Controversy surrounds the Italian artist Giotto di Bondone. Scholars offer differing opinions on everything from whether his father was poor or well-to-do, a landowner, a sheep-herder, a blacksmith or a peasant to where he is buried.
I also found varying opinions as to his appearance. Most agreed that Giotto was perhaps shorter than average and not particularly handsome. The statue to the left, which can be viewed at the famous Uffizi Gallery in Florence depicts a stern-faced man of a somewhat short stature.
Historical accounts vary as to how Giotto came to be an artist. A few have proclaimed his genius so absolute as to have not required any instruction – a theory, yet another scholar rightly laughs off as ridiculous.
Theories abound as to which frescoes he painted and even the buildings he may have worked in. Paintings once attributed to him are now thought to be by another artist. Paintings, once attributed to his teacher, are now being attributed to Giotto. Giotto inadvertently caused some of this confusion. He was said to be a humble man, neither referring to himself as “master” (a term more likely to be recorded in historical records) or signing much of his work.
His year of birth, also in debate, was sometime between 1250 and 1270, most believe it was 1266/67. The town crier of Florence, Antonio Pucci wrote a poem honoring Giotto which said he died at 70. Some believe that the word 'seventy' fits into the phrasing so well that it was simply used for artistic convenience and Giotto actually lived past 70.
Controversy aside, any discussion of Italian art and famous painters would be incomplete without including the artist Giotto. And, every reference I referred to in creating this biography for The Famous Artists agreed that Giotto's style was revolutionary.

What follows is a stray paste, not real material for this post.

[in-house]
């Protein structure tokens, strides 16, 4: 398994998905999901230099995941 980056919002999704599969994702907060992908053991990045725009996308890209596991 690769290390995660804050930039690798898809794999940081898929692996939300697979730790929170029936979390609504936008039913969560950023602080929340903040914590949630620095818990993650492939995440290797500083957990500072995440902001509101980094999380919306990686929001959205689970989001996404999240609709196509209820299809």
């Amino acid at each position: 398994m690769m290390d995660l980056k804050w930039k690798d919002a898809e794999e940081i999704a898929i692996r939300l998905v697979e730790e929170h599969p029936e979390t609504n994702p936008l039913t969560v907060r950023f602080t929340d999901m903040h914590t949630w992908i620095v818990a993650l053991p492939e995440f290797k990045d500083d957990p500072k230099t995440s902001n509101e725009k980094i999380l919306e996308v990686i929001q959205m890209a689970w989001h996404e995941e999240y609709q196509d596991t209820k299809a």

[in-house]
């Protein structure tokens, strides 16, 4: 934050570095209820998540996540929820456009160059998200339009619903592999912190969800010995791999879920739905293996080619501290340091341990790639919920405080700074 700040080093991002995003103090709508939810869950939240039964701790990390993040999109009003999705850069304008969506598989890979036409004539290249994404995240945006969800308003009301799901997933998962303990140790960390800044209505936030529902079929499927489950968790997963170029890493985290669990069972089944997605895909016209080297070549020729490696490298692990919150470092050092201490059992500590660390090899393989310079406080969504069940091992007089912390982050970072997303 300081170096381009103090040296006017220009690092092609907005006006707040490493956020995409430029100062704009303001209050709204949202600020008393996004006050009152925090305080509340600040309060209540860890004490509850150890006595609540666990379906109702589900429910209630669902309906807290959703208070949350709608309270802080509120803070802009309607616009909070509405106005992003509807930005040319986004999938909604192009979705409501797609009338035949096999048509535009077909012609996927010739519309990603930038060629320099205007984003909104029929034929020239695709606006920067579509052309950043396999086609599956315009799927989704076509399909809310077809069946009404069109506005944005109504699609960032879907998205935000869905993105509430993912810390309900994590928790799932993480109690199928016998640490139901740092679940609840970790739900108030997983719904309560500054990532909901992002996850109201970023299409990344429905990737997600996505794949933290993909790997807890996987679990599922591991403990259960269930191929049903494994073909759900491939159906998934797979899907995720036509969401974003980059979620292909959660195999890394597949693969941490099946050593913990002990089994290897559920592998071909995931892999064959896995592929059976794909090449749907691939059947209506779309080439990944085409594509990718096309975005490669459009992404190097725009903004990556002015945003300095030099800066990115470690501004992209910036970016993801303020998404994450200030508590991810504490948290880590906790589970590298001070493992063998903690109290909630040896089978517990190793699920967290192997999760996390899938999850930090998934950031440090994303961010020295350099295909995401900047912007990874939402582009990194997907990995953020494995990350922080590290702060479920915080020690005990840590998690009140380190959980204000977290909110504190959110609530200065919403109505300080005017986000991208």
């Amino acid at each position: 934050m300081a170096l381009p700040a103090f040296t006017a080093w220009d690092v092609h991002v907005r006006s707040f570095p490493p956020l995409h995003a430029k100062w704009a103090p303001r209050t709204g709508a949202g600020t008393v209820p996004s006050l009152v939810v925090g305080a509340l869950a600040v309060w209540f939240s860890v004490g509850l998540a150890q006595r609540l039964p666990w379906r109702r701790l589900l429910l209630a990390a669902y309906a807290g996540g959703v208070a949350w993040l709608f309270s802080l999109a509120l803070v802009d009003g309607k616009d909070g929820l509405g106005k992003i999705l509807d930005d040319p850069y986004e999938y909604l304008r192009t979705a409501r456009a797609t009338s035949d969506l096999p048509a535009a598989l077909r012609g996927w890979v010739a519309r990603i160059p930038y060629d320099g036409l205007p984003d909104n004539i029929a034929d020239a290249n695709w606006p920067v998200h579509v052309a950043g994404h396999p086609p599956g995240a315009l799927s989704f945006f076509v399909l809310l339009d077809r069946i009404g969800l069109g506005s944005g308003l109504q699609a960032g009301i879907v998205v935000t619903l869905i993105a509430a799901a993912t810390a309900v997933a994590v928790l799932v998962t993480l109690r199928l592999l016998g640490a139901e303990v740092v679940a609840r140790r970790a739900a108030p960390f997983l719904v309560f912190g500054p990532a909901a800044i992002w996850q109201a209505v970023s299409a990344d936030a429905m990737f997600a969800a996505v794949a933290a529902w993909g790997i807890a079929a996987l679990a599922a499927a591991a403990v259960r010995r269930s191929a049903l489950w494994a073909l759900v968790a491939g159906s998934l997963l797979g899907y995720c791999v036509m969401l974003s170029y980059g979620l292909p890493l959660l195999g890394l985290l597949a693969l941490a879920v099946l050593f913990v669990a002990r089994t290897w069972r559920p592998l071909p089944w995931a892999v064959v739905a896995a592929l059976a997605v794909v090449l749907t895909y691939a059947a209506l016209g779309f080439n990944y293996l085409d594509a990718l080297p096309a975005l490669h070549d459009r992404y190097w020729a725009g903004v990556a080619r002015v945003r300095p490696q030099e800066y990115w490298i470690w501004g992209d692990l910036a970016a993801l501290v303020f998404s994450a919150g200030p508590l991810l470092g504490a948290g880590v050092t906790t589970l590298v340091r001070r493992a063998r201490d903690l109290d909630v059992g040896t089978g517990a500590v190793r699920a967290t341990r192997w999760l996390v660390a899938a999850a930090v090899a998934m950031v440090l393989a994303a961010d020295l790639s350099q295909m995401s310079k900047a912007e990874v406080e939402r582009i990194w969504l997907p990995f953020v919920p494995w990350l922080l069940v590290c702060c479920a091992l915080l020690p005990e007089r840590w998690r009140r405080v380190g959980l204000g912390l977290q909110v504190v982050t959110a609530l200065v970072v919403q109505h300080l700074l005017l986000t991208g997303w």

Giotto lived in the late Middle Ages and may have been the first artist to contribute to the Italian Renaissance. Most artwork being completed was for use in cathedrals and churches; stained glass was the dominant art form. Paintings and frescoes often relied on gilding for beauty. Italian painters were following the “Greek manner”, also referred to as the neo-Byzantine style. Italian architects and sculptors, on the other hand, were following a more Gothic style. Around 1300, Giotto began merging the two styles.
Giotto's legend has him being born in or around Florence. A variety of theories have emerged regarding Giotto's father. Early accounts proclaim his father was a peasant who owned a bit of land while others identify him as a well-to-do landed proprietor. A more recent theory is that his father was a Florence blacksmith.
Three fairy-tale-esque stories have emerged as to how Giotto became a painter. In the first, Giotto is apprenticed to a wool merchant and abandon his duties, preferring the workshop of the Florentine painter Cimabue to the fields. Another legend has the child Giotto being discovered by and apprenticed to Cimabue to work at the Assisi Cathedral after the elder artist saw Giotto's drawings of his father's sheep drawn with a sharp stone on slate. A third legend has Giotto touring the great art centers of the world as a son of a wealthy man and being inspired by the art he encountered.